CD-234 Cory Piatt Daydreams | Music | Country

CD-234 Cory Piatt "Daydreams"

CD-234 Cory Piatt "Daydreams" 660498023426 Instant Download Price
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$ 9.99 USD
Patuxent Music
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I first met Cory Piatt three years ago at the Old Fiddler’s Convention in Galax, Virginia.At the time he was a quiet, unassuming kid with undeniable talent and an insatiable appetite for picking. Fora week it seemed that just about every bluegrass jam I showed up at, there he was. I have had the pleasure of picking with Cory at Galax every year since, and I have seen his talent (and him) grow in spades. In that time he has come to develop his own voice on the mandolin; a singular sense of timing and phrasing that stands out like a splash of fire-engine red on a blank gray canvas. Simply put, Cory Piatt is one of those rare musicians that, once you’ve heard him, you will always know when you hear him.


Born in Winston-Salem, NC into a musical family, Cory Piatt discovered the mandolin at age 7, performing with his family at festivals and contests in the region. As his talent began to develop, so did his opportunities. Before long he was on the road with the Texas-based gospel project Appointed. Currently, Cory makes his home in Nashville, TN, and holds down the mandolin position for The Kenny and Amanda Smith band. And so the time has come for a solo project. The new Patuxent Music release, Daydreams, serves as a fitting introduction to the world of the prodigious talents of Cory Piatt. The album hits the ground running with the aptly titled original, “Crossfire,” a roller-coaster ride of a tune that serves as both opening statement and appetizer, followed up by the more traditional and resplendent, “Ashley’s Reel” featuring grand turns by Scott Vestal and Bryan McDowell on banjo and fiddle, respectively. Keith lends his stellar vocals to the contemplative “Good at Losing You,” while the Piatt/Mcdowell penned”Land Rush” features one of the finest mandolin breaks I’ve ever heard captured on record in Piatt’s second pass, as well as a game of guitar tag between the aforementioned McDowell and Jake Stargel that comes up aces. Cory pays homage to his family band roots with his brother Owen taking crisp banjo turns on “Poor Boy” and “Sad Songs”, the latter featuring the vocal stylings of Ronnie Bowman, as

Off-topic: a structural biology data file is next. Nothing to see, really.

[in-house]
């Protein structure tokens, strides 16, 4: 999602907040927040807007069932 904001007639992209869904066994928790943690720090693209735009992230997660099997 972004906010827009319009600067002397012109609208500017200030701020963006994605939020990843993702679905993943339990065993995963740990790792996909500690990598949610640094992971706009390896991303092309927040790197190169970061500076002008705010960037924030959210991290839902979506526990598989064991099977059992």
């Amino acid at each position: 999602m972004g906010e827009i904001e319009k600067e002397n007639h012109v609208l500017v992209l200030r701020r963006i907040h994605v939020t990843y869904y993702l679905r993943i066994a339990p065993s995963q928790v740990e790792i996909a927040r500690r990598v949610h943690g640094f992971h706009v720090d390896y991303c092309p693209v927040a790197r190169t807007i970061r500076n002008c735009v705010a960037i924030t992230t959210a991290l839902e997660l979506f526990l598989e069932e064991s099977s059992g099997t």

well as another ear-bending mandolin break. The album closes with the Piatt original “Universal Truth,” which not only closes this collection in fine fashion, but augurs well for what the future holds for this stellar young musician.


Mention must be made of the assortment of musicians assembled for this project. With a core band of Mark Schatz, Randy Kohrs, and the previously mentioned McDowell, Stargel and Vestal, as well as special guests such as Ronnie Bowman, Keith Garret, Brandon Bostic and Jimmy VanCleve, the musicianship present in this collection can’t be beat. Yet as accomplished as the aforementioned individuals may be, the star remains Cory Piatt. And that’s a star that won’t be fading anytime soon.

– Joseph L. Scott

I first met Cory Piatt three years ago at the Old Fiddler’s Convention in Galax, Virginia.At the time he was a quiet, unassuming kid with undeniable talent and an insatiable appetite for picking. Fora week it seemed that just about every bluegr
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